I assume this is referring to the old canard that only an atmosphere can scatter light, shouldn't all the shadows be perfectly black? A moment's thought will show you that, even without an atmosphere, light can reflect just fine in a vacuum and hit things with their back to the sun, no atmosphere needed at all.

- It would have been a simple matter for astronauts to signal Earth and all mankind with silver foil or a laser device after they reached the moon but they didn’t. It’s hard to imagine how NASA could have overlooked such a public relations stunt.

It's also a (fairly) simple thing to send a cheap satellite to the moon with a hi-rez camera and film the landing sight. And you're going to find all the bootprints still there, in perfect correlation with the photos we have now. That would be essentially unfakeable. Then you'll know for sure. If the Russians had doubted us, they could've verified the landing. I don't doubt they did in fact, because if the US had faked it, the revelation would've been a tremendous propaganda victory.

- If Apollo astronauts had really flown to the moon they would have passed through radiation belts that would have burned them to crisps. Astronauts who merely orbit Earth don’t encounter these belts and return unharmed.

Ridiculous on so many levels. I'm done here. Not worth the effort.

Naysayers gonna nay.

 

 

 
 
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Clayton replied on Wed, Sep 26 2012 8:40 PM

So, you're basically claiming that the cameras could not resolve any stars? Consider this photo taken of Earth on the way to the Moon during Apollo 17:

There is no moon surface here, no Sun in the frame. What bright object is responsible for the blacking out of all the stars? Since the path of the moon rocket would have had to be nearly in the ecliptic plane (the Moon is tilted just 5 degrees from the ecliptic, there should be any number of planets visible in these shots. Venus is the brightest astronomical object beside the Sun and Moon (and, in this case, Earth itself) with an apparent magnitude of around -4.9 from the Earth's surface on a clear night - sans Earth's atmosphere, its apparent magnitude would be even greater.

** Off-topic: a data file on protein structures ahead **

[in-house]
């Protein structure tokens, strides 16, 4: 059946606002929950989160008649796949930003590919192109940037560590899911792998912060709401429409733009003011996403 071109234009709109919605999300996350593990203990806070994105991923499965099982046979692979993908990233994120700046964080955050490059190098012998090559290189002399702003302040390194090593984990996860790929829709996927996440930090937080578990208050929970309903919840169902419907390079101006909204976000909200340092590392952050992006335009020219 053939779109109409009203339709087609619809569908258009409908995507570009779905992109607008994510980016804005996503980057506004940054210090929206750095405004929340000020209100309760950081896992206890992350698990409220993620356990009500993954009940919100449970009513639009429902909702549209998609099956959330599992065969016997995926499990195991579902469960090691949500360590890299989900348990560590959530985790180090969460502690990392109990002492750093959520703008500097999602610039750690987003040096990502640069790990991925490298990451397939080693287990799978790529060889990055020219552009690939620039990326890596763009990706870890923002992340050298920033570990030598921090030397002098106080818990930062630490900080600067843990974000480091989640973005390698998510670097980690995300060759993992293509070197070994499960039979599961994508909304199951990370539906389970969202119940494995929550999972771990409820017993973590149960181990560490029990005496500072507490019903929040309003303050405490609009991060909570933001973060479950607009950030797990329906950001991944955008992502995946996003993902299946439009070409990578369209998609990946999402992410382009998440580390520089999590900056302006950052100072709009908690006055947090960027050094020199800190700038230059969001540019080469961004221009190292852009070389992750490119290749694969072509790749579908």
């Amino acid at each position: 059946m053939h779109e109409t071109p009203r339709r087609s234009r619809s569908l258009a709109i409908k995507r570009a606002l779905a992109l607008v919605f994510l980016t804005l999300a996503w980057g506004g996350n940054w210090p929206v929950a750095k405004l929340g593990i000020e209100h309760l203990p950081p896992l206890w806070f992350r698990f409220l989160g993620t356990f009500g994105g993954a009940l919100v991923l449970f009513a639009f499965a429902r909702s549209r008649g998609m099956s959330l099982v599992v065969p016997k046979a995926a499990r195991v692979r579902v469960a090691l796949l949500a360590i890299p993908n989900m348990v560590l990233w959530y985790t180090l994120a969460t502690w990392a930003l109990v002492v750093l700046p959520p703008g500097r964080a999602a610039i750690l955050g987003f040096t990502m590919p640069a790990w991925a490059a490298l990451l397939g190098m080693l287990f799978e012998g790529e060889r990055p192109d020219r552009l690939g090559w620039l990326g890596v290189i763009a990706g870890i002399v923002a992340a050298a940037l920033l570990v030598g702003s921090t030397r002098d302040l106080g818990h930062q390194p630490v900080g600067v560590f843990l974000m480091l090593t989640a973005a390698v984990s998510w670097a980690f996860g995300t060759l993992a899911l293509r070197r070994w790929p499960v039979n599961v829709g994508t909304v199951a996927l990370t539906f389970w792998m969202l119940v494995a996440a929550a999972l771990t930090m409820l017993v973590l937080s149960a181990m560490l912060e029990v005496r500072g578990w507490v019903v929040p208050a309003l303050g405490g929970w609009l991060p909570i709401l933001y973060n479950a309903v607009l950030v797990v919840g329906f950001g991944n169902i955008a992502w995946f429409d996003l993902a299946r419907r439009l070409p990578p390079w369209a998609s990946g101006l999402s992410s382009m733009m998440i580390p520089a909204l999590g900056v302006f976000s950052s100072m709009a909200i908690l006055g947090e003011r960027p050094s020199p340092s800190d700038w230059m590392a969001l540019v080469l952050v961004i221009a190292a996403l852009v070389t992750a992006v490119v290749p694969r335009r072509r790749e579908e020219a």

I'll do some more digging on this because it seems too obvious a point to have been overlooked. The conspiracy-theoretic explanations for simply blacking out the stars that I've seen given is that the astronomers could not have been fooled. But then it seems like this is an even more incredible story. "Our cameras were too insensitive to pick up any stars." Seriously?

Clayton -

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Clayton have you ever taken a photo of a star?

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Anenome replied on Wed, Sep 26 2012 9:04 PM
 
 

Clayton:

So, you're basically claiming that the cameras could not resolve any stars? Consider this photo taken of Earth on the way to the Moon during Apollo 17:

God, are -you- a conspiracist too? ...I suppose I should've realized with your musings on the Catholic church and Blavatsky.

I believe you've quoted here a picture of the famous photo known as The Blue Marble.

Brightness is certainly a factor even here. The sun in reflection is just as bright as the sun in reflection on the moon. In both cases there is no atmosphere to scatter.

But, in reality, this picture does have stars showing in it, despite the adjustment for exposure, as can be seen in a hi-res copy of the original, enjoy: